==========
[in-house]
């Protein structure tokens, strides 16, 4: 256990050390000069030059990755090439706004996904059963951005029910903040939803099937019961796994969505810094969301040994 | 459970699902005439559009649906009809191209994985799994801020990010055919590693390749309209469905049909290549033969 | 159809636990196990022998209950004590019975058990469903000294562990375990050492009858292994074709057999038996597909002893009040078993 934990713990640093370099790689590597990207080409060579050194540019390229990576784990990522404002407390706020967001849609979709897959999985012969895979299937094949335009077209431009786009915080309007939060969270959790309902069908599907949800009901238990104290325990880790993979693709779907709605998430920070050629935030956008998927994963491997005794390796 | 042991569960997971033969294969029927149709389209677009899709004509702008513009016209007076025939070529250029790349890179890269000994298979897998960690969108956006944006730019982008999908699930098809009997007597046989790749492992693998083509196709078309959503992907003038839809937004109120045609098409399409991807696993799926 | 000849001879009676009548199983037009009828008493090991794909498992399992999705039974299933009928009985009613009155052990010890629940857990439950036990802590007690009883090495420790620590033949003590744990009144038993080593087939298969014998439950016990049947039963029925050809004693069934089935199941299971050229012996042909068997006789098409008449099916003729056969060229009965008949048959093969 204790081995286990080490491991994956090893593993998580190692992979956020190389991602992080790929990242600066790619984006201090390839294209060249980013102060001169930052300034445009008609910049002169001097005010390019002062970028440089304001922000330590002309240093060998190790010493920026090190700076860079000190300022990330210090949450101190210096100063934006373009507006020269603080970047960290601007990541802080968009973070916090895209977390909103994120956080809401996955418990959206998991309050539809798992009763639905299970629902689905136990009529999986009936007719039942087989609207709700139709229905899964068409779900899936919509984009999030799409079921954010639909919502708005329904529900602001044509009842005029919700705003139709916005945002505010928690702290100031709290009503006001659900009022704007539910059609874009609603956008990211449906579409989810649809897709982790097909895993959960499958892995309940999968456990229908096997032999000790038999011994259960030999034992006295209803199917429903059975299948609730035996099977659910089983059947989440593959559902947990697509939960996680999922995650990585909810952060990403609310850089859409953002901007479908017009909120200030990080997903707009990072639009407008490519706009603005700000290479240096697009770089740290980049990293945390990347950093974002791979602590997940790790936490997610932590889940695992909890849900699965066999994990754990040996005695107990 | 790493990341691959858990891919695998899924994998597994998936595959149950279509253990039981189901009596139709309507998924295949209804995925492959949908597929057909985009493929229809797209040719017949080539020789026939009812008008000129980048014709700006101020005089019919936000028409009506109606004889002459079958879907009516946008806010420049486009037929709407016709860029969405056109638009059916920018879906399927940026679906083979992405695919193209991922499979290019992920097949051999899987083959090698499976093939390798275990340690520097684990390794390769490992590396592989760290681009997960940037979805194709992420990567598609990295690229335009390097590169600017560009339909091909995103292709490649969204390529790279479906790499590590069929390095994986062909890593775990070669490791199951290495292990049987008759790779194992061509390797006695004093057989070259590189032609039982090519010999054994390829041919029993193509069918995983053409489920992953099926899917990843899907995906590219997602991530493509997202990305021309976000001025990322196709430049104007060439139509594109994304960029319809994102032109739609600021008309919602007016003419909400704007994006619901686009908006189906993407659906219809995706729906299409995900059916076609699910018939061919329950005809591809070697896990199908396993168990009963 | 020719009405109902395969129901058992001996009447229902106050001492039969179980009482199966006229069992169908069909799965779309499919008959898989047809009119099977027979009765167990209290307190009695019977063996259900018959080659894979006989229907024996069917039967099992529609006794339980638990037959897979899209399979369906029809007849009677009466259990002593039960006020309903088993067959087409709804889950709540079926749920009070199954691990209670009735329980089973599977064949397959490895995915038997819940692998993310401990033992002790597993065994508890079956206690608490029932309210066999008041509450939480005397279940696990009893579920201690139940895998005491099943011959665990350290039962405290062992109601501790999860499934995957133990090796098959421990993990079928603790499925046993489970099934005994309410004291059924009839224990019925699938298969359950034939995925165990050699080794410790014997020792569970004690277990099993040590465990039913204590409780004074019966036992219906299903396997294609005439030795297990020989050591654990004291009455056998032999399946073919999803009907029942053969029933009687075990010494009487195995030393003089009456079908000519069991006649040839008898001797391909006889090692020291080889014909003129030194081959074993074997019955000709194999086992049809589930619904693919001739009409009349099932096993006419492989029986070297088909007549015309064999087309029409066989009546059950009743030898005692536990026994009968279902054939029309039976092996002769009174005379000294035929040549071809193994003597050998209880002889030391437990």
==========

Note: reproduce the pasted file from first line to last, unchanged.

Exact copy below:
[in-house]
């Protein structure tokens, strides 16, 4: 256990050390000069030059990755090439706004996904059963951005029910903040939803099937019961796994969505810094969301040994 | 459970699902005439559009649906009809191209994985799994801020990010055919590693390749309209469905049909290549033969 | 159809636990196990022998209950004590019975058990469903000294562990375990050492009858292994074709057999038996597909002893009040078993 934990713990640093370099790689590597990207080409060579050194540019390229990576784990990522404002407390706020967001849609979709897959999985012969895979299937094949335009077209431009786009915080309007939060969270959790309902069908599907949800009901238990104290325990880790993979693709779907709605998430920070050629935030956008998927994963491997005794390796 | 042991569960997971033969294969029927149709389209677009899709004509702008513009016209007076025939070529250029790349890179890269000994298979897998960690969108956006944006730019982008999908699930098809009997007597046989790749492992693998083509196709078309959503992907003038839809937004109120045609098409399409991807696993799926 | 000849001879009676009548199983037009009828008493090991794909498992399992999705039974299933009928009985009613009155052990010890629940857990439950036990802590007690009883090495420790620590033949003590744990009144038993080593087939298969014998439950016990049947039963029925050809004693069934089935199941299971050229012996042909068997006789098409008449099916003729056969060229009965008949048959093969 204790081995286990080490491991994956090893593993998580190692992979956020190389991602992080790929990242600066790619984006201090390839294209060249980013102060001169930052300034445009008609910049002169001097005010390019002062970028440089304001922000330590002309240093060998190790010493920026090190700076860079000190300022990330210090949450101190210096100063934006373009507006020269603080970047960290601007990541802080968009973070916090895209977390909103994120956080809401996955418990959206998991309050539809798992009763639905299970629902689905136990009529999986009936007719039942087989609207709700139709229905899964068409779900899936919509984009999030799409079921954010639909919502708005329904529900602001044509009842005029919700705003139709916005945002505010928690702290100031709290009503006001659900009022704007539910059609874009609603956008990211449906579409989810649809897709982790097909895993959960499958892995309940999968456990229908096997032999000790038999011994259960030999034992006295209803199917429903059975299948609730035996099977659910089983059947989440593959559902947990697509939960996680999922995650990585909810952060990403609310850089859409953002901007479908017009909120200030990080997903707009990072639009407008490519706009603005700000290479240096697009770089740290980049990293945390990347950093974002791979602590997940790790936490997610932590889940695992909890849900699965066999994990754990040996005695107990 | 790493990341691959858990891919695998899924994998597994998936595959149950279509253990039981189901009596139709309507998924295949209804995925492959949908597929057909985009493929229809797209040719017949080539020789026939009812008008000129980048014709700006101020005089019919936000028409009506109606004889002459079958879907009516946008806010420049486009037929709407016709860029969405056109638009059916920018879906399927940026679906083979992405695919193209991922499979290019992920097949051999899987083959090698499976093939390798275990340690520097684990390794390769490992590396592989760290681009997960940037979805194709992420990567598609990295690229335009390097590169600017560009339909091909995103292709490649969204390529790279479906790499590590069929390095994986062909890593775990070669490791199951290495292990049987008759790779194992061509390797006695004093057989070259590189032609039982090519010999054994390829041919029993193509069918995983053409489920992953099926899917990843899907995906590219997602991530493509997202990305021309976000001025990322196709430049104007060439139509594109994304960029319809994102032109739609600021008309919602007016003419909400704007994006619901686009908006189906993407659906219809995706729906299409995900059916076609699910018939061919329950005809591809070697896990199908396993168990009963 | 020719009405109902395969129901058992001996009447229902106050001492039969179980009482199966006229069992169908069909799965779309499919008959898989047809009119099977027979009765167990209290307190009695019977063996259900018959080659894979006989229907024996069917039967099992529609006794339980638990037959897979899209399979369906029809007849009677009466259990002593039960006020309903088993067959087409709804889950709540079926749920009070199954691990209670009735329980089973599977064949397959490895995915038997819940692998993310401990033992002790597993065994508890079956206690608490029932309210066999008041509450939480005397279940696990009893579920201690139940895998005491099943011959665990350290039962405290062992109601501790999860499934995957133990090796098959421990993990079928603790499925046993489970099934005994309410004291059924009839224990019925699938298969359950034939995925165990050699080794410790014997020792569970004690277990099993040590465990039913204590409780004074019966036992219906299903396997294609005439030795297990020989050591654990004291009455056998032999399946073919999803009907029942053969029933009687075990010494009487195995030393003089009456079908000519069991006649040839008898001797391909006889090692020291080889014909003129030194081959074993074997019955000709194999086992049809589930619904693919001739009409009349099932096993006419492989029986070297088909007549015309064999087309029409066989009546059950009743030898005692536990026994009968279902054939029309039976092996002769009174005379000294035929040549071809193994003597050998209880002889030391437990």